Jack Benny made his television debut after a long career in vaudeville, radio and film. During his radio series he cultivated the traits that his television character would have as well. Jack's on-air persona was of a vain, stingy character who always claimed to be age 39. Jack's radio show aired on NBC & CBS from 1932-1955, overlapping the TV show. Joining him from his radio cast were Eddie "Rochester" Anderson, as Jack's wise-cracking valet; Dennis Day, the naive, somewhat dense tenor who sang on the show; and Don Wilson the announcer.Seen on a more irregular basis was Mary Livingstone, Jack's real-life wife. On the show Mary did not play Benny's spouse (Jack's character always remained single) but her role was never defined. In Mary's first appearances she played a fan of Jack's; later she portrayed Jack's secretary. Mary, who suffered from stage fright, made few television appearances before retiring from show business in 1959. Also appearing were:
- Frank Nelson (the man who always harassed Jack, greeting him with an obnoxious "YEEESSSS"),
- Artie Auerbach (who played Mr. Kitzel),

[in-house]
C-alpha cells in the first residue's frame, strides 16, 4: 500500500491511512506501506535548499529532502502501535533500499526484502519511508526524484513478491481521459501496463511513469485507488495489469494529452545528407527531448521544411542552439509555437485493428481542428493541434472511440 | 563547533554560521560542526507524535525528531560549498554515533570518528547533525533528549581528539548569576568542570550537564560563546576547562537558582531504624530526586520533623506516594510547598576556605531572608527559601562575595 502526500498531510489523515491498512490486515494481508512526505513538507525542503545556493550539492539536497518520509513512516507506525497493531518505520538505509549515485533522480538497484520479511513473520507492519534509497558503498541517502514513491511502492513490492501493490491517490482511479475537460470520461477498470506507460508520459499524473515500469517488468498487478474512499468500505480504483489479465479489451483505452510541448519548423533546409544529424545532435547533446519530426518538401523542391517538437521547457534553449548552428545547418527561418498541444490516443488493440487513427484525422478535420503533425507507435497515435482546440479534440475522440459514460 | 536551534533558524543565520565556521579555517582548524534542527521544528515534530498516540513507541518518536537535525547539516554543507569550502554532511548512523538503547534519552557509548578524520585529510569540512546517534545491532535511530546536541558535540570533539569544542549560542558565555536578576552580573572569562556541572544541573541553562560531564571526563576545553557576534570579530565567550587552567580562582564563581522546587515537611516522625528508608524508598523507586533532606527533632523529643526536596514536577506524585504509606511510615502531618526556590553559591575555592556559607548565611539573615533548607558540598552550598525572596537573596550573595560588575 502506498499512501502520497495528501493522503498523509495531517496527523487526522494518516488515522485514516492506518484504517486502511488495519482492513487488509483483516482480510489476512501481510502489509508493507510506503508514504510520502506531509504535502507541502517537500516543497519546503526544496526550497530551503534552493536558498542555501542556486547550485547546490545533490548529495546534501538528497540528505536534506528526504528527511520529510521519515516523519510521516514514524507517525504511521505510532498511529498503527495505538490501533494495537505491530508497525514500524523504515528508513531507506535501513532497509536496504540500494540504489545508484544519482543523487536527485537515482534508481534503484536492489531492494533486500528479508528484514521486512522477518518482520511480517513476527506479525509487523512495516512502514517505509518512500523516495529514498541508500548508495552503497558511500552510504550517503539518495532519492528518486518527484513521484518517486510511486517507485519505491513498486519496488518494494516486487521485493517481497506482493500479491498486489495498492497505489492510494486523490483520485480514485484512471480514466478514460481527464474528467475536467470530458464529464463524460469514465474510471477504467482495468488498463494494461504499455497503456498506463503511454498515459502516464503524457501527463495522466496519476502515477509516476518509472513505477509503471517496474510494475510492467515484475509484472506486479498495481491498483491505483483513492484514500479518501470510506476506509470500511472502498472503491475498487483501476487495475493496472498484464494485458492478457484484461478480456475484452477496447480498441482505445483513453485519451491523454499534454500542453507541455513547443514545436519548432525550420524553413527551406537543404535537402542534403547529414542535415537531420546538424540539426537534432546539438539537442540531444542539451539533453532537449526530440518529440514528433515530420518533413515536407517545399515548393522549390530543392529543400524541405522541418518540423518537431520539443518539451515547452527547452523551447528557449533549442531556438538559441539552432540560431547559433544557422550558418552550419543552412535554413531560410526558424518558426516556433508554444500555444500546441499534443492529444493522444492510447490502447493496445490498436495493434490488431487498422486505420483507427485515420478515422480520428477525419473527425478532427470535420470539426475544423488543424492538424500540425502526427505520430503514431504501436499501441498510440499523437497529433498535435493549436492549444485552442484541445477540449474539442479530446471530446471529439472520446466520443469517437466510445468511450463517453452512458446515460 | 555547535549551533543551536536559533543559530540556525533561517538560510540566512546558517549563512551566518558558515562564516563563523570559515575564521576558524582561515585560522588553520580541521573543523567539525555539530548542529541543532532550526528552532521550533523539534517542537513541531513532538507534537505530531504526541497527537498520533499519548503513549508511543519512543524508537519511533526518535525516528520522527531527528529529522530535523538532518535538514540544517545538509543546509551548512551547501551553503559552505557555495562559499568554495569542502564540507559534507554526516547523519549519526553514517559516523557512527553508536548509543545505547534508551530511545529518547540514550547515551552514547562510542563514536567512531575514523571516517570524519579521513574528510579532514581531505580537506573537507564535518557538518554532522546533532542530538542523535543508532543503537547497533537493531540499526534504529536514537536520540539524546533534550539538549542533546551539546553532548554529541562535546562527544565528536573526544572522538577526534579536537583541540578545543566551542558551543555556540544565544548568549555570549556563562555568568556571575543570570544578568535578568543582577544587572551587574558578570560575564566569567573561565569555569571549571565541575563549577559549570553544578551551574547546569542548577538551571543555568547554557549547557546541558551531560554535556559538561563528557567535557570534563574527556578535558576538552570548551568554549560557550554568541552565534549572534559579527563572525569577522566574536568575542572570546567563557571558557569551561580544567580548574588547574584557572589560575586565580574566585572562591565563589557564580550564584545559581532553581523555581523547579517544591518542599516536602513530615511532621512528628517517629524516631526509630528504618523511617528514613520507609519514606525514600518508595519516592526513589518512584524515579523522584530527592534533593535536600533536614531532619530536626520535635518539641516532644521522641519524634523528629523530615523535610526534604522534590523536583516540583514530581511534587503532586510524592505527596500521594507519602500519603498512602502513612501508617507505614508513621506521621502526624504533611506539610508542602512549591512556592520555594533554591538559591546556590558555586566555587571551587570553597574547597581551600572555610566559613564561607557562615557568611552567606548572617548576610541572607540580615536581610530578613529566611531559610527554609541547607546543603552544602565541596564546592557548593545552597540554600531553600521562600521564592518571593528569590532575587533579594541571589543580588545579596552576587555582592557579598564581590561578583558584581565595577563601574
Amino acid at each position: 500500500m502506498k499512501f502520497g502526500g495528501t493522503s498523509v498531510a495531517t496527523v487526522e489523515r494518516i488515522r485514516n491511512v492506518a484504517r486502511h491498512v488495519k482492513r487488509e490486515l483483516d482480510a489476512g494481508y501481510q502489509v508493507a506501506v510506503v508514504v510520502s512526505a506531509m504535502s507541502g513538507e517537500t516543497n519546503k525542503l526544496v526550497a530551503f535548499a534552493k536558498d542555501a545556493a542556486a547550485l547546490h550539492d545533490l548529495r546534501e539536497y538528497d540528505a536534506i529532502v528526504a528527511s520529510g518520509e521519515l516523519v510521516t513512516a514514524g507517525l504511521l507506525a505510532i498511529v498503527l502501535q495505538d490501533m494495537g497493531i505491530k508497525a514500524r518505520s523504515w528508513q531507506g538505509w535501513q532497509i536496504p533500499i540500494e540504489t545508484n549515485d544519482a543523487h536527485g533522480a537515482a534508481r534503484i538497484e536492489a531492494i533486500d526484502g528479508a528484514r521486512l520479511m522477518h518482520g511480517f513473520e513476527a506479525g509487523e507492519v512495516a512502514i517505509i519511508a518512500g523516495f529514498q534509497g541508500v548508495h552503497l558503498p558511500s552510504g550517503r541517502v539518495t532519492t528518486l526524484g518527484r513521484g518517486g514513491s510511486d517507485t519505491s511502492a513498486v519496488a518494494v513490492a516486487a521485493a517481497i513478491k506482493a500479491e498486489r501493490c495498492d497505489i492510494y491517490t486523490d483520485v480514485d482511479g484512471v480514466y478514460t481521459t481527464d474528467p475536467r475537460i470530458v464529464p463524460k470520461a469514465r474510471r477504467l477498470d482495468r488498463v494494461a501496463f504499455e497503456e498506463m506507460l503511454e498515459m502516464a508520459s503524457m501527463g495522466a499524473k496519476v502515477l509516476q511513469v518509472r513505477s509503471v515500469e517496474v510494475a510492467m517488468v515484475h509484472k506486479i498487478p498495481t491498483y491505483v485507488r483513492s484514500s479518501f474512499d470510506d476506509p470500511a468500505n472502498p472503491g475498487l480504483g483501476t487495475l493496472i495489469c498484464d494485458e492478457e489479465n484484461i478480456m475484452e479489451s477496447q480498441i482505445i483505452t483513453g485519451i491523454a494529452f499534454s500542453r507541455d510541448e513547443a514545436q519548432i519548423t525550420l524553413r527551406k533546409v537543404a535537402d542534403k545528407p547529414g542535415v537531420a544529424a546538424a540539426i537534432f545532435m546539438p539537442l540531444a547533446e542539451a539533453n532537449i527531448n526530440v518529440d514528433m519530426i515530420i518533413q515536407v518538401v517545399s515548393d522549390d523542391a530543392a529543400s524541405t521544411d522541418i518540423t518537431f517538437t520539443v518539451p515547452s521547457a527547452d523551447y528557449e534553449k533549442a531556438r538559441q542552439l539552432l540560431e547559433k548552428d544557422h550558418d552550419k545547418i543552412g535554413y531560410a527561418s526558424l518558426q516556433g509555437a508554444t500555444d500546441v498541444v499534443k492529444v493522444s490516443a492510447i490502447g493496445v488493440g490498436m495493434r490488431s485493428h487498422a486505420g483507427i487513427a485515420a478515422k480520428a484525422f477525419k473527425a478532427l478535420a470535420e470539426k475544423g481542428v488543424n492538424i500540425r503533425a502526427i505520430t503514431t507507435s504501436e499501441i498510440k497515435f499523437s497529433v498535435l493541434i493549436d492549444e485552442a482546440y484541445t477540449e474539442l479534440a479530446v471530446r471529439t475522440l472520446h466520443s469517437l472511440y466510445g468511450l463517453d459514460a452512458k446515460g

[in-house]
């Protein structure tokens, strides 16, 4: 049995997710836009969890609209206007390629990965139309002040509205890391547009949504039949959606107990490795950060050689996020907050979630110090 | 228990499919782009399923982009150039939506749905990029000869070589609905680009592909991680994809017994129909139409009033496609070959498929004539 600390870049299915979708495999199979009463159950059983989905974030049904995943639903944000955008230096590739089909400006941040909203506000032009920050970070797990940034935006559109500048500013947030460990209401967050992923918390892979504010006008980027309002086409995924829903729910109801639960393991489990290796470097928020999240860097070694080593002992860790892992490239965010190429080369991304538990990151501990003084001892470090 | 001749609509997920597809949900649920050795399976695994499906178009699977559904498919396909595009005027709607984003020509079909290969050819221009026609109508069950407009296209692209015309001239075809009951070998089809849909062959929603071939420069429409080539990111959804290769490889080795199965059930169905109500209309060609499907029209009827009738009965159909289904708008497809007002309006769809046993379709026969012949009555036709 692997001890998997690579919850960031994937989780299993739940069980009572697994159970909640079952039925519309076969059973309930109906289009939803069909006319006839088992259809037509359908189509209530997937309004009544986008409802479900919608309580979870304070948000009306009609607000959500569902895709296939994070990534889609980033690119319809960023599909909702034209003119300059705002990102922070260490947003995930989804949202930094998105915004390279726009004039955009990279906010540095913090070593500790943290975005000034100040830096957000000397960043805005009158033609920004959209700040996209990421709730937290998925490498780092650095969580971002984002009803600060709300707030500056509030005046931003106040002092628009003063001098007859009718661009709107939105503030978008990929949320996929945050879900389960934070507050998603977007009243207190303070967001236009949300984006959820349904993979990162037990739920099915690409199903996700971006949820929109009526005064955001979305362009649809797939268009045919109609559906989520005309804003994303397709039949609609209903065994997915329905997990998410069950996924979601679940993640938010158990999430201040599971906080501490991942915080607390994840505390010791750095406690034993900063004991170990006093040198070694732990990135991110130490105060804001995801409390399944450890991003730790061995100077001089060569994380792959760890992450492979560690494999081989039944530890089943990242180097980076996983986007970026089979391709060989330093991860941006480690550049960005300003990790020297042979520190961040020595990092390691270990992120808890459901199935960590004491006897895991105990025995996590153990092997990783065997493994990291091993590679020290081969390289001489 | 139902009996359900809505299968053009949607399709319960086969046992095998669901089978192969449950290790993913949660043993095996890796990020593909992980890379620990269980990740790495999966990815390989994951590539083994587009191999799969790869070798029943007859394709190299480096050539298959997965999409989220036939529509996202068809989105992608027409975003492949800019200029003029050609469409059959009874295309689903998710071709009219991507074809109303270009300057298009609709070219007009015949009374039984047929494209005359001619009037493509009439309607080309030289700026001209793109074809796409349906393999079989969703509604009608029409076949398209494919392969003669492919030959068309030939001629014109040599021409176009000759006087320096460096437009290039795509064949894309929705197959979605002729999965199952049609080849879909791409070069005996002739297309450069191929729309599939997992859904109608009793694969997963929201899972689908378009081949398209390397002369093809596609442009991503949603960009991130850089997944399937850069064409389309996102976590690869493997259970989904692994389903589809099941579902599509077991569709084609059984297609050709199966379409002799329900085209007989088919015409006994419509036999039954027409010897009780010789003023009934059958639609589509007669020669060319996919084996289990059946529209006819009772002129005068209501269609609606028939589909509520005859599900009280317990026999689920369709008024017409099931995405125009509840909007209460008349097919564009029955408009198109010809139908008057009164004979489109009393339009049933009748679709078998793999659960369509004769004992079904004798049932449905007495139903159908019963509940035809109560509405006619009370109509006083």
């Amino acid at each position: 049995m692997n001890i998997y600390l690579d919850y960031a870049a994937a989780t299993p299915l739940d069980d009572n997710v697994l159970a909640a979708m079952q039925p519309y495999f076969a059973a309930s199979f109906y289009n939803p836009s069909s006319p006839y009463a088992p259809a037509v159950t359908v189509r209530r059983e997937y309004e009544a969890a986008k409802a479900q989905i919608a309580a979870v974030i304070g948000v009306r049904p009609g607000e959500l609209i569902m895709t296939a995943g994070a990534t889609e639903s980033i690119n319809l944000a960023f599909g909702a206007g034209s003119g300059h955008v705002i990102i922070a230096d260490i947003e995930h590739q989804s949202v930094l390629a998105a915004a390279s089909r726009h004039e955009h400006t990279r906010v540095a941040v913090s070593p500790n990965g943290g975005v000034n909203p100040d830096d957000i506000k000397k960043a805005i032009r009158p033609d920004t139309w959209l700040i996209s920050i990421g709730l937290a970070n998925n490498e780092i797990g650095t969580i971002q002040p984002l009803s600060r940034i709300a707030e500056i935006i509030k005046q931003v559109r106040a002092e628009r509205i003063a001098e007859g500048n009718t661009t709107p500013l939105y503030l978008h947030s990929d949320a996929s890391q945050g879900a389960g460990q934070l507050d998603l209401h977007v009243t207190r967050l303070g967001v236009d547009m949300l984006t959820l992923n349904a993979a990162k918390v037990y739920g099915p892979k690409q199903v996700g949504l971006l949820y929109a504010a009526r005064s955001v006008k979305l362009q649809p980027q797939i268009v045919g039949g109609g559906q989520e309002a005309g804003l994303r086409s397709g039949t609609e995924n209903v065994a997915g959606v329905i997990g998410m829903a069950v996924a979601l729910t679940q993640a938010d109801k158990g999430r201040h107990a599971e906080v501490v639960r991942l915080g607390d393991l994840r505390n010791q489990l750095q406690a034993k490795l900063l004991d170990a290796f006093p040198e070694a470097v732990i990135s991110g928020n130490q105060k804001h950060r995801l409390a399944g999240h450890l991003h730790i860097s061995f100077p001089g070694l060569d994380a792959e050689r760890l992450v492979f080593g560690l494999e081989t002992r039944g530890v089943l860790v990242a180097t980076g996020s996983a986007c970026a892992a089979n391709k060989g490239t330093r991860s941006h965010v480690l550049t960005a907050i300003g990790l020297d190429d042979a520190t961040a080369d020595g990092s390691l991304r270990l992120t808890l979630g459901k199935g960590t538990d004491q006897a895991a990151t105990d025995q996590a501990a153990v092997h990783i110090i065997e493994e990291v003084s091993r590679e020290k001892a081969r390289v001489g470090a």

- Mel Blanc (the voice of Bugs Bunny, who often played Professor LeBlanc, Jack's violin teacher as well as many other roles). Jack Benny moved into television slowly:
- In his first season (1950-1951), he only performed 4 shows.
- By the 1951-1952 season, Jack was ready to do 1 show approximately every 6 weeks.
- In the third season (1952-1953), the show was broadcast every 4 weeks.
- During the 1953-1954 season, The Jack Benny Program aired every 3 weeks.
- From 1954-1960, the Benny programs aired every other week, rotating with such shows as Private Secretary and Bachelor Father.
- Beginning in the 1960-1961 season, The Jack Benny Program began airing every week.It is also worth noting that the show moved from CBS to NBC prior to the 1964-65 season.